This hands-on, no-nonsense guide to running smaller projects up to GBP1m in value will become your 'bible' in day-to-day practice. Smaller practices often find it hard to turn a profit as they spend too much time and money, especially on the design stages, trying to compete and are unsure as to what they can safely dispense with whilst still being rigorous and delivering quality. The author provides reassurance as to how to achieve great results on a budget, utilising stripped-back and efficient solutions, while following the principles and stages of the new RIBA Plan of Work 2013.
Each chapter provides; simple step-by-step guidance to the key tasks in that stage of the Plan of Work including inputs, outputs, stage activities and sustainability checkpoints.
in-text features which break down complex tasks and highlight best practice with pragmatic, real world advice including 'tips', 'warnings' and guidance on forms and templates
inspiring case studies of award-winning and iconic small projects that document the architect's experience of the process
guidance at each 'Plan of Work' stage on the relevant practice issues that will help you to run your small project more effectively.
This book is designed as a project handbook for smaller and medium sized architectural practices but will also be invaluable for Part 3 students getting to grips with how projects are run within the framework of the new Plan of Work. However, everybody in the project team - including clients, contractors and consultants - will find this a handy guide to the project process, full of useful insights and solutions.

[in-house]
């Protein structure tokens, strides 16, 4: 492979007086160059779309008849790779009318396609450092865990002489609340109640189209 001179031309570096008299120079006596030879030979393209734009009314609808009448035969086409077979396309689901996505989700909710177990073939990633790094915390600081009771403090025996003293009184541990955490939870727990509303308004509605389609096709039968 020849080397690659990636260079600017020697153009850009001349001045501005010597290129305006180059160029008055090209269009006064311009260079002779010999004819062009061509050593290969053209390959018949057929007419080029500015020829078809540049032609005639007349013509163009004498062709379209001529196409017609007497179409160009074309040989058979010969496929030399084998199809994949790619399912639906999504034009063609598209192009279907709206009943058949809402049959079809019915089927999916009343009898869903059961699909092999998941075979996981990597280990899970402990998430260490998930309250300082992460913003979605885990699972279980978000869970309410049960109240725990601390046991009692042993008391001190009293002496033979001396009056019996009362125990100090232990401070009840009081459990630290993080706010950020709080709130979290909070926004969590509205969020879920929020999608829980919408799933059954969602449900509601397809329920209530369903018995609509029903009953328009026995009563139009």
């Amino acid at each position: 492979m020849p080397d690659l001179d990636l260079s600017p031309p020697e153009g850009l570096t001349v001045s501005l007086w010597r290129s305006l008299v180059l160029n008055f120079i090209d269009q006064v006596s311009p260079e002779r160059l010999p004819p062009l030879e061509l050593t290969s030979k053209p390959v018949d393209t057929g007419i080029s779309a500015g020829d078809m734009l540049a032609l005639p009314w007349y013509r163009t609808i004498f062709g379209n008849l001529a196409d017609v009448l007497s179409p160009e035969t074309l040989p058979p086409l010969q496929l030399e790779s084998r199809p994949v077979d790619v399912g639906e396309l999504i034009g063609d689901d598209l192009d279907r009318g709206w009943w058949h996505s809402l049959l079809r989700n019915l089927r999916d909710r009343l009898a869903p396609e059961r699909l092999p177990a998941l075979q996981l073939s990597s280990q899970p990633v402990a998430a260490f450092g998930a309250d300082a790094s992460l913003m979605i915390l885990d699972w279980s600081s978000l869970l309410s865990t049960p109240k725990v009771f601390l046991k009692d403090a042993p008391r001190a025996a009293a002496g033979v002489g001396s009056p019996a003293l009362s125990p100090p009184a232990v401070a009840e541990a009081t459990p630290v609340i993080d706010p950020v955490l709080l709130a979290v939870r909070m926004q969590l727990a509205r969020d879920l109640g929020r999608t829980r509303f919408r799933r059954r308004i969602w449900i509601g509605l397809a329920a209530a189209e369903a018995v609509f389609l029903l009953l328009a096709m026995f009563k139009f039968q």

Nigel Ostime is an architect and Project Delivery Director at Hawkins\Brown Architects. He has wide experience of design and delivery in a range of sectors including residential, retail, offices, town-centre mixed-use and industrial/distribution buildings, as well as aviation and infrastructure. Nigel is an active member of the RIBA, being a member of the Practice and Profession Committee and chair of the Client Liaison Group, which provides an interface between the Institute and client bodies. He also set up the RIBA Future Leaders initiative, an education programme for business-focused, post-Part 3 skills for architects. In addition to writing the Small Projects Handbook he has edited the last two editions of both the RIBA Job Book (2008 and 2013) and the Handbook of Practice Management (2010 and 2013).